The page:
The Bankruptcy Court properly found that Associations conferred a benefit upon Clambakes by permitting it to operate its business in the Reserved Area. The Bankruptcy Court clearly erred, however, in finding that the nature of this benefit was a ground lease. In the state-court litigation, the Rhode Island Supreme Court determined that Associations owned the Regatta Club from its construction to the end of Clambakes’ occupancy. America I, 844 A.2d at 135 (explaining that one who proceeds in the face of a known challenge to property proceeds at his own peril because “the duty of the courts is to protect rights, and innocent complainants cannot be required to suffer the loss of their rights because of the expense of the wrongdoer”); America II, 870 A.2d at 442 (“Consequently, these portions of the condominium always were, and remain, common elements.”). Though the Associations did not construct this building, it cannot be ignored that the Rhode Island Supreme Court has deemed them to be the owners since its construction. Nor can it be ignored that Clambakes benefited from the building as well as the land. Clambakes did not construct the building, but did become effectively a tenant of both the property and building, and thus must pay for its use of both.

The Bankruptcy Court determined that, if the building was included, the appropriate use and occupancy cost from March 1, 1998 to April 7, 2005 was $2.6 million. This finding is supported by the record. In making this finding, the Bankruptcy Court credited testimony of Associations’ expert, and rejected testimony from Clambakes’ expert. Associations’ expert calculated a fair use and occupancy value during the time in question to be $2.6 million. (Foster Tr. 75, ECF No. 15-7.) Under cross examination, Clambakes’ expert admitted that on the high end, he calculated a proper use and occupancy value at $3.2 million. (Scotti Tr. 23, ECF No. 15-3.) This expert, however, took pains to qualify this figure, explaining that it was the high side of his estimate and did not include certain adjustments he could have made. (Id. at 25-26.) Simply put, the Bankruptcy Court’s decision to credit the Associations’ expert over the Clambakes’ expert to determine a reasonable fee for the use and occupancy of the Regatta Club and the ground it occupies was supported by the record and not clearly erroneous.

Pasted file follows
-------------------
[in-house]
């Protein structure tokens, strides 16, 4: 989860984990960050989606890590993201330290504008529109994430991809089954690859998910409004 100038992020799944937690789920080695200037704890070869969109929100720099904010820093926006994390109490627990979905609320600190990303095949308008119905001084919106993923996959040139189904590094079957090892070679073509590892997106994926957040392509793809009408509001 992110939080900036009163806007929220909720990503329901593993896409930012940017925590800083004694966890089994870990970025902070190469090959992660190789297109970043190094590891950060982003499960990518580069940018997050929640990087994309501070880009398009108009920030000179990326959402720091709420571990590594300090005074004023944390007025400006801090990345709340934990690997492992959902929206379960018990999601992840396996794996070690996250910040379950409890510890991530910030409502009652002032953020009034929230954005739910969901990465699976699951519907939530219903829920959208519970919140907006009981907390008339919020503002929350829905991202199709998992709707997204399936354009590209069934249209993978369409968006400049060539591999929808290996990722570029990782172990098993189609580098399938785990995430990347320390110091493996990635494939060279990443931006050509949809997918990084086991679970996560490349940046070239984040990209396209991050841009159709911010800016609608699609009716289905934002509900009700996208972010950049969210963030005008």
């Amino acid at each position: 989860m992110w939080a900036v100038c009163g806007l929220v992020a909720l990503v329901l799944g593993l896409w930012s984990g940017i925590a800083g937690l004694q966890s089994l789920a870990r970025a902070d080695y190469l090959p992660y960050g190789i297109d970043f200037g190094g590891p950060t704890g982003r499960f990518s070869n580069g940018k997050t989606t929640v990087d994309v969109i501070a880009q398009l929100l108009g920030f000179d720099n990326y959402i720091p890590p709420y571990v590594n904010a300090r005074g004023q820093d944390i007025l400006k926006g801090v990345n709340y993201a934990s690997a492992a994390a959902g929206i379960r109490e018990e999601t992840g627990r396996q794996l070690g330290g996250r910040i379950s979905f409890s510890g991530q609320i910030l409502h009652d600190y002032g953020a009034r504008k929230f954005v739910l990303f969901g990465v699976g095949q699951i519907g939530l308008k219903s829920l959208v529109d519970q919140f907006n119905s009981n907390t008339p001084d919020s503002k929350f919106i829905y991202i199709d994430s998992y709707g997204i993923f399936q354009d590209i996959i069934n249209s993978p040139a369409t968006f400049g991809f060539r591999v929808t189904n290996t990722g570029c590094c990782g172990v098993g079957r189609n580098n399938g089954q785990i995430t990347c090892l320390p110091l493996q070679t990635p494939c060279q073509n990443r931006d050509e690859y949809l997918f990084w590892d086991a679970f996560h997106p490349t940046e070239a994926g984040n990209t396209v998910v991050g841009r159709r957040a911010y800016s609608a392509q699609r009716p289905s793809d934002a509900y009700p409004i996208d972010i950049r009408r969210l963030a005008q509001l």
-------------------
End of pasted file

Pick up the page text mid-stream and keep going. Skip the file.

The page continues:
The second step in the inquiry is determining whether Clambakes appreciated the benefit conferred upon it. The evidence indicates that Clambakes operated a successful business venture at the Regatta Club, but did not pay Associations for the use of this property; this demonstrates that Clambakes appreciated the benefit that was conferred upon it, as the Bankruptcy Court correctly determined. [4] See Narragansett Elec. Co. v. Carbone, 898 A.2d 87, 100 (R.I. 2006) .

The third step requires assessing the equities of the situation to determine if a payment is warranted. The Bankruptcy Court clearly erred when it included several factors in the analysis to determine that, under these circumstances, Clambakes need not pay Associations anything. For starters, it was clear error to consider the cost of building the Regatta Club and the fact that rent paid by Clambakes likely helped fund the construction. Clambakes played no role in this construction, and the fact that its rental payments may have subsequently funded the development of the property is beside the point. Indeed, in America I the Rhode Island Supreme Court determined that the entity that constructed the building, IDC, was not entitled to equitable relief based on its expenditures because it built in the face of a known challenge to title. While the Court may properly evaluate the totality of the circumstances, it would fly in the face of the holding of America I to consider the value of the property IDC lost in that litigation in mitigation of the cost to Clambakes. See R & B Elec. Co. v. Amco Constr. Co., 471 A.2d 1351, 1353-54 (R.I. 1984) (holding trial court was “clearly wrong” in considering close relationship between corporate entities in quantum meruit case).

The simple fact remains that Clambakes owes use and occupancy payments to the rightful owner of the Reserved Area. Id. at 1355 (“The concept of quasi-contractual liability rests upon the equitable principle that one shall not be permitted to enrich himself unjustly at the expense of another or to receive property or benefits without making compensation therefor.”). Simply because Clambakes was mistaken about the identity of that owner does not excuse this obligation, and it was clear error to factor in Clambakes’ rental payments to IDC Properties. In theory, Clambakes may have a cause of action against IDC Properties for the repayment of its wrongful rental payments — though given the common ownership of both entities such a lawsuit would be hard to imagine. But if there is a remedy for Clambakes’ misdirected rent payment it is there, not here.